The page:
Pollution prevention in Dry Cleaning and
Hydraulic Fracturing Industries
Dry cleaning centers produce some hazardous wastes such as water contaminated with cleaning solvent. Still, residues from solvent distillation, cooked powder residue, used up filler cartridges, spent solvent and empty solvent containers. This is due to the nature of the solvent used during the dry cleaning process. While this is an alarming situation, the cost of disposal of this kind of waste is quite pricey: if it is done to avoid damage to the environment. The same expense also applies to the hydraulic fracturing industry. These industries are seen to cause a considerable amount of air pollution thus to prevent the added expense; there is need to control the pollution right from the source by avoiding the production of the waste in the first place.
The viability of professional wet cleaning as a pollutants prevention opportunity to Perchloroethylene (PCE) dry cleansing suggests that almost all dry cleaners the world over make use of toxic PCE in their operation. The chemical, however, is associated with adverse effects both on the environment and human health such as respiratory diseases, neurotoxicity as well as various forms of cancer. The process involves a single unit handling both washing and drying. There is a refrigerated vapor condenser used to recycle air and a PCE sensor that prevents ‘shorting’ of a drying cycle.( Kovacs, 2001).Techniques of expert wet cleaning were developed as an alternative measure to counter the use of PCE dry cleaning but are yet to be integrated as a substitute technology (Sinshelmer et al., 2007). A demonstration showed that a switch to professional wet cleaning would bring along benefits such as energy efficiency, lower operating costs and a non-toxic zero-emission technology that would benefit the overall environment.
Hydraulic fracturing is a small part of the overall process of production of oil and gas carries’ with it some environmental issues such as chemical spillage to the surface, degradation of the quality of ground and surface water, reduced air quality among others. Mitigation measures have been developed and widely commercialized to counter these issues (Heywood, 2012). There is the idea of replacing water with carbon dioxide to force crude oil out of the wells, but technical challenges along with limited infrastructure have proven to hinder its adoption significantly. A solution may be to introduce federal laws compelling hydraulic companies to disclose fracturing fluid composition to allow future research to fill knowledge gaps for a better understanding of hydraulic fracturing impacts on health and environment (Chen, 2014).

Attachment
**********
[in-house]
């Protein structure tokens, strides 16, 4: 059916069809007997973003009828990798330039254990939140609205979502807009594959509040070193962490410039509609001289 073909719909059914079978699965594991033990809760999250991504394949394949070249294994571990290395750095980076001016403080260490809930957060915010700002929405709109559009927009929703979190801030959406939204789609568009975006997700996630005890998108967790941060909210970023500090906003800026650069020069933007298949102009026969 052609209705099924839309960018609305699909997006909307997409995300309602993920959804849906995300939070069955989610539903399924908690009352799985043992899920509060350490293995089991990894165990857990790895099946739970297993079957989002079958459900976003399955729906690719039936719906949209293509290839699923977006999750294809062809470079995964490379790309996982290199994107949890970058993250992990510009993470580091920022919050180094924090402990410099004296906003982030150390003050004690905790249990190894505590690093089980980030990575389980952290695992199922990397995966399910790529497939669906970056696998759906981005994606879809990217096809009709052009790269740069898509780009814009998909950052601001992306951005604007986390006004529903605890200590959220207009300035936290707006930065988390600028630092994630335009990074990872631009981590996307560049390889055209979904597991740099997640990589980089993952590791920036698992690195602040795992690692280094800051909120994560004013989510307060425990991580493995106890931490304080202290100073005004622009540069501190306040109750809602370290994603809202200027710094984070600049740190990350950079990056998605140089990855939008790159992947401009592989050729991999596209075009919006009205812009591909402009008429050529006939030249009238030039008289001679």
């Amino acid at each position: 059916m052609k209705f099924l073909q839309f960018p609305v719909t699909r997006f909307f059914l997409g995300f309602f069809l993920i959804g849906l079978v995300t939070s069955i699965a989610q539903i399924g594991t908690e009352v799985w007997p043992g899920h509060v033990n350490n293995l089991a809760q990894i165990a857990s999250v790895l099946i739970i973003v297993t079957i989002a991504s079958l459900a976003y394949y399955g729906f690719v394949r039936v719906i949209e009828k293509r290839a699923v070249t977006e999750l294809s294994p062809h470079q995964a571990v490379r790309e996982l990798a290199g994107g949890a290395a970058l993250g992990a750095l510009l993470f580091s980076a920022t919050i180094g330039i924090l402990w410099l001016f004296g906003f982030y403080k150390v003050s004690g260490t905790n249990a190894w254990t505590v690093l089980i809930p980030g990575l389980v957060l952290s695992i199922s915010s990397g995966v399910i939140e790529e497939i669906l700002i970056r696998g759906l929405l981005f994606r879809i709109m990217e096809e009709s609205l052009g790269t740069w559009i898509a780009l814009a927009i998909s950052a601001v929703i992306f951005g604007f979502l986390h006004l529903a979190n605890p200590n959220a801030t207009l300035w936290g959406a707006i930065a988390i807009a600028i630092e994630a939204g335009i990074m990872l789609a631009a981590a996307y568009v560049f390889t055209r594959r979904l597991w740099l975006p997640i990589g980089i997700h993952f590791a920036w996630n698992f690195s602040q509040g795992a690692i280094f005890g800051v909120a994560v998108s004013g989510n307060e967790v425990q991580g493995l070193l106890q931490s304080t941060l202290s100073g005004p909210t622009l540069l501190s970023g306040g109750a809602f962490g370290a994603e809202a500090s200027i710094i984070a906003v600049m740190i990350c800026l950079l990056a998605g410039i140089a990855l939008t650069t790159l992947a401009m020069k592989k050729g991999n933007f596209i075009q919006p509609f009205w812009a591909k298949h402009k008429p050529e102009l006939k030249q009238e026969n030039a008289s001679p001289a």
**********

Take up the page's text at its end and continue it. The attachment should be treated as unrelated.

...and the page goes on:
A safer alternative by use of liquid carbon dioxide should be considered in the dry cleaning process due to it being environmentally safe. It also poses no health risk, lowers consumption, saves money and reduces environmental regulatory burdens. This is possible by introducing a liquid carbon dioxide as the principal solvent (Taylor, 2010). Why this may be a better solution is due to the ability to reduce waste generated by fracturing and also the possibility of lessening remaining monomer levels by online supercritical fluid extraction.
Concerning Epstein, (2012) Liquid carbon dioxide is an environmentally safe solvent in the case of dry cleaning that poses no health or environmental risks. Its use would be overall beneficial. There is already in existence a liquid carbon dioxide dry cleaning appliance that is fitted already with an ultrafine filtration system. In this, more than 98% of the carbon dioxide used during the cleaning cycle is recycled along with the non- hazardous cleaning detergent.
It should also be noted that carbon dioxide is a non-flammable nontoxic gas that occurs freely in the environment thus harnessing is made easier by that virtue. Liquid carbon dioxide sterilization is a system that uses pressurized liquid carbon dioxide along with other cleaning agents. This machine uses a big conventional rotating basket with a 60-pound cleaning capacity with a 40 minutes cleaning cycle
Chen, J., Al-Wadei, M. H., Kennedy, C.M., & Terry, P.D. (2014). Hydraulic fracturing: Paving the way for a sustainable future? Journal of Environmental and Public Health, 1-10.
Heywood, P. (2012). Fracking safer and greener? TCE: The Chemical Engineer, 850, 42-45.
Kovacs, D.C., Fischhoff, B., & Small, M.J. (2001). Perceptions of PCE use by dry cleaners and dry cleaning customers. Journal of Risk Research, 4(4), 354-355
Sinshelmer, P., Grout, C., Namkoog, A., Gottlieb, R., & Latif, A. (2007). The viability of professional wet cleaning as a pollution prevention alternative to perchloroethylene dry cleaning. Air and Waste Management Association. 57, 172-178.
Taylor, D.K, Carbonell, R., & Desimone, J. M. (2010). Oppotunies for pollution prevention and energy efficiency enabled by the carbon dioxide technology platform. Annual Review of Energy and the Environment, 25(1), 115-148.